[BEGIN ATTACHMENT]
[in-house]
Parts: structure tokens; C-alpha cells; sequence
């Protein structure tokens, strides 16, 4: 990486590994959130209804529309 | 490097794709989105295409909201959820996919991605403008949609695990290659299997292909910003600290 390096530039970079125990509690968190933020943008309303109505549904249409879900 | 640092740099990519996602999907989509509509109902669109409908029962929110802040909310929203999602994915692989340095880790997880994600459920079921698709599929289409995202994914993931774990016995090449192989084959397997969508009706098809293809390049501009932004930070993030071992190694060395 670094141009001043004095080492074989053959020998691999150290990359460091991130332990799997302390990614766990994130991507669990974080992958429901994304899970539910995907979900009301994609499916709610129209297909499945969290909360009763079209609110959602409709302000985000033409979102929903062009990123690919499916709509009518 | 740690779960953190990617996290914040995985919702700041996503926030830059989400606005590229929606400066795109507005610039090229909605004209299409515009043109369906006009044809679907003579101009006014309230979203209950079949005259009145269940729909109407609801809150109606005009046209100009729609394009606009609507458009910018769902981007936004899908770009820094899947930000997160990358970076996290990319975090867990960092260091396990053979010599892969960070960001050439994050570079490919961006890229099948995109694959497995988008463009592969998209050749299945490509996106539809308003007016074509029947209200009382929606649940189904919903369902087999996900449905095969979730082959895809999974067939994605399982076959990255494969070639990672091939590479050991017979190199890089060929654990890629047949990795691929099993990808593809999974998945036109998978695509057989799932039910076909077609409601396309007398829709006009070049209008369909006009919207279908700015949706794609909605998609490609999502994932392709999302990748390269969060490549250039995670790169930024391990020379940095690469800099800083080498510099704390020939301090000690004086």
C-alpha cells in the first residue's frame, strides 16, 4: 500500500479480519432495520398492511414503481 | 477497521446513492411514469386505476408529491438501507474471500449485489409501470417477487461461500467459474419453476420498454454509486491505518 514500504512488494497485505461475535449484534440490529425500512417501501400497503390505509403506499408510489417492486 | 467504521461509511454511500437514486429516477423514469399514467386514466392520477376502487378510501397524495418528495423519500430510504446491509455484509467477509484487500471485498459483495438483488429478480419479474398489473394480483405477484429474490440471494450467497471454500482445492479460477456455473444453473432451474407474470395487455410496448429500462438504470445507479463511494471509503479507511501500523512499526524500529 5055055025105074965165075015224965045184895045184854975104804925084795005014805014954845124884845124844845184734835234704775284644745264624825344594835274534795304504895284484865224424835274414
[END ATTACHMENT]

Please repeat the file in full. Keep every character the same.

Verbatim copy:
[in-house]
Parts: structure tokens; C-alpha cells; sequence
């Protein structure tokens, strides 16, 4: 990486590994959130209804529309 | 490097794709989105295409909201959820996919991605403008949609695990290659299997292909910003600290 390096530039970079125990509690968190933020943008309303109505549904249409879900 | 640092740099990519996602999907989509509509109902669109409908029962929110802040909310929203999602994915692989340095880790997880994600459920079921698709599929289409995202994914993931774990016995090449192989084959397997969508009706098809293809390049501009932004930070993030071992190694060395 670094141009001043004095080492074989053959020998691999150290990359460091991130332990799997302390990614766990994130991507669990974080992958429901994304899970539910995907979900009301994609499916709610129209297909499945969290909360009763079209609110959602409709302000985000033409979102929903062009990123690919499916709509009518 | 740690779960953190990617996290914040995985919702700041996503926030830059989400606005590229929606400066795109507005610039090229909605004209299409515009043109369906006009044809679907003579101009006014309230979203209950079949005259009145269940729909109407609801809150109606005009046209100009729609394009606009609507458009910018769902981007936004899908770009820094899947930000997160990358970076996290990319975090867990960092260091396990053979010599892969960070960001050439994050570079490919961006890229099948995109694959497995988008463009592969998209050749299945490509996106539809308003007016074509029947209200009382929606649940189904919903369902087999996900449905095969979730082959895809999974067939994605399982076959990255494969070639990672091939590479050991017979190199890089060929654990890629047949990795691929099993990808593809999974998945036109998978695509057989799932039910076909077609409601396309007398829709006009070049209008369909006009919207279908700015949706794609909605998609490609999502994932392709999302990748390269969060490549250039995670790169930024391990020379940095690469800099800083080498510099704390020939301090000690004086």
C-alpha cells in the first residue's frame, strides 16, 4: 500500500479480519432495520398492511414503481 | 477497521446513492411514469386505476408529491438501507474471500449485489409501470417477487461461500467459474419453476420498454454509486491505518 514500504512488494497485505461475535449484534440490529425500512417501501400497503390505509403506499408510489417492486 | 467504521461509511454511500437514486429516477423514469399514467386514466392520477376502487378510501397524495418528495423519500430510504446491509455484509467477509484487500471485498459483495438483488429478480419479474398489473394480483405477484429474490440471494450467497471454500482445492479460477456455473444453473432451474407474470395487455410496448429500462438504470445507479463511494471509503479507511501500523512499526524500529 5055055025105074965165075015224965045184895045184854975104804925084795005014805014954845124884845124844845184734835234704775284644745264624825344594835274534795304504895284484865224424835274414